The overall percentage of children who graduate high school (9-12) by gender and race.
Disparities Continue in Minority Communities
Published Thursday, January 22nd, 2009
In President Obama’s inaugural speech, he stated that “We are shaped by every language and culture, drawn from every end of this Earth; and because we have tasted the bitter swill of civil war and segregation and emerged from that dark chapter stronger and more united.” In the United States minorities make up 33% (Hispanics 15%, Black 13.5% and Asian 5%) of the population where in 67% of the population is Non-Hispanic White. The strides that minorities have overcome are remarkable, but some inequalities still exist.
As for Educational Attainment, in 2006 the Hispanic population experienced the lowest high school degree attainment percentages—55%—of all minorities, other minorities came in at 83% of the Asian Community and 74% of the Black Community. The White community held the highest percentage of HS degrees at 85%. The average income for the white families averages to $54,920, Black families earned $33,916, Hispanics families earned $35,000, and Asian families earned $52,000 annually. Health Insurance coverage varies widely with both White and Asian communities holding the first and second place with nearly 80% privately covered, yet 49% of the Black community and 50% of the Hispanic community holds private coverage. Regarding public health rolls, the Blackcommunity has 24.5%, compared to 21.8% of the Hispanics. The uninsured percentage of the two groups is at 19.7% and 32.7% respectivly. The greatest disparity is crime, in which the Black community at 13% of the population experiences 49.3% of the total murders and is imprisoned 3200 out of 100,000 of its own population.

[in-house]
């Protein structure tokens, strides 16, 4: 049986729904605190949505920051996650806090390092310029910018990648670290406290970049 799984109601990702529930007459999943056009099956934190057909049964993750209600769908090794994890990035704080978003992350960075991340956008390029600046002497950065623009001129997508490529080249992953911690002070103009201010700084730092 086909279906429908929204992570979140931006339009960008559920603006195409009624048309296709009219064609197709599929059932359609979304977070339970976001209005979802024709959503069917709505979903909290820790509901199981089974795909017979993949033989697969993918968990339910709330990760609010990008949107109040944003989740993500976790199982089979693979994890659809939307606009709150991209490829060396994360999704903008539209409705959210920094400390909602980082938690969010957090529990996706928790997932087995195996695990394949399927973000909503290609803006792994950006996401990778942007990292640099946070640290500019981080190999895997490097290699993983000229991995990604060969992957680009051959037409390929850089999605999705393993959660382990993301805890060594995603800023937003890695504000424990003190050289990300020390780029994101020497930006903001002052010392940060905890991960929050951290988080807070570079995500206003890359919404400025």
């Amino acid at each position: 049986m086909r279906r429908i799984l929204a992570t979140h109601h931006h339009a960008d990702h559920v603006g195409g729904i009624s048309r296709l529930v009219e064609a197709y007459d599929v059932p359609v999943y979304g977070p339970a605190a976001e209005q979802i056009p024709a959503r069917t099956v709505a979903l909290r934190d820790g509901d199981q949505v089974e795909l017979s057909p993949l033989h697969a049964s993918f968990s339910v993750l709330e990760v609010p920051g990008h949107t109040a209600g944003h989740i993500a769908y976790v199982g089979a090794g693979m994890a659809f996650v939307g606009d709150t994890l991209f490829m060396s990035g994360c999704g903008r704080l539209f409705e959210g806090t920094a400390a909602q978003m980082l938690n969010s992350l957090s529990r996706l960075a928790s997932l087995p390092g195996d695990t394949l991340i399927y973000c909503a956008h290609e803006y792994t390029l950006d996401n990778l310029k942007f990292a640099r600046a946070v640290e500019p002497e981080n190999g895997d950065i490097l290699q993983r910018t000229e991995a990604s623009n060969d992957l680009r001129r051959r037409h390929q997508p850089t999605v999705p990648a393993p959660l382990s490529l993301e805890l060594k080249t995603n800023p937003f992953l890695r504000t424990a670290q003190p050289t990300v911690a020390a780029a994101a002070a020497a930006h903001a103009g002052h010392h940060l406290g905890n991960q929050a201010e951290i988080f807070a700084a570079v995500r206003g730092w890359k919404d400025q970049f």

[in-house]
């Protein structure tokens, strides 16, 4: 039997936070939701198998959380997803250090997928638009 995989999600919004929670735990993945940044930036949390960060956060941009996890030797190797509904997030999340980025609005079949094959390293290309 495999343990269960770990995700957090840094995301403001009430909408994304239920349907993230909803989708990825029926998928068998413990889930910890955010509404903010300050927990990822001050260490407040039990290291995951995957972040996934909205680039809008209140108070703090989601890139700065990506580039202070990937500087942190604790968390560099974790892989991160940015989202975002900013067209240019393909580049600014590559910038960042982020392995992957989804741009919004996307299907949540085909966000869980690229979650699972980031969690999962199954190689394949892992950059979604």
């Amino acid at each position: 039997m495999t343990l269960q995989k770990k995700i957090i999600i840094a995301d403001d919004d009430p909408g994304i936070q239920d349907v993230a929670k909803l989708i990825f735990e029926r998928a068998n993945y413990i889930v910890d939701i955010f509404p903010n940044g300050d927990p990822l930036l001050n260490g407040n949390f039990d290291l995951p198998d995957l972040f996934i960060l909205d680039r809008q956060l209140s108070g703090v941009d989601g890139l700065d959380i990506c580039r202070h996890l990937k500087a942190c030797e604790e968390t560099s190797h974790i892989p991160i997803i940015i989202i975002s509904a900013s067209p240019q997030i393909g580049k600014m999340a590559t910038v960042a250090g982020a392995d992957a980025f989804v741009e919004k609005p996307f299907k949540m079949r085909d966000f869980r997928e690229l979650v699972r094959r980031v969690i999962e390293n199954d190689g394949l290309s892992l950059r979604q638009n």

Published Wednesday, September 3rd, 2008
News outlets in the US are almost completely preoccupied with Republican VP candidate Sarah Palin’s 17 year-old daughter’s pregnancy.
The Center for Disease Control reports that in 2006 the birth rate for girls aged 15-19 rose from 40.5 per 1000 live births in 2005 to 41.9 per 1000. This is the first time the birth rate has risen since 1991, up until now the rate had fallen 34%. Time will tell whether this is just a blip on the road to decreasing unintended pregnancy or an upward trend.
No matter what your belief, this is not a problem of religion or personal feelings. Teen Pregnancy is a social problem because it leads to many different social difficulties for women, such as dropping out of High School and single parent households. For the Children, the outlook is worst: poor health, poor school grades, foster care, and commiting crimes in their early 20’s. The worst is the tendency to repeat their parent’s mistakes. According to The National Campaign to Prevent Teen Pregnancy, teen parenting cost the US about $9 Billion a year in 2004.
U.S. Department Of Education - http://www.ed.gov/index.jhtml?src=a
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FREE -- Federal Resources for Educational Excellence - http://free.ed.gov/index.cfm
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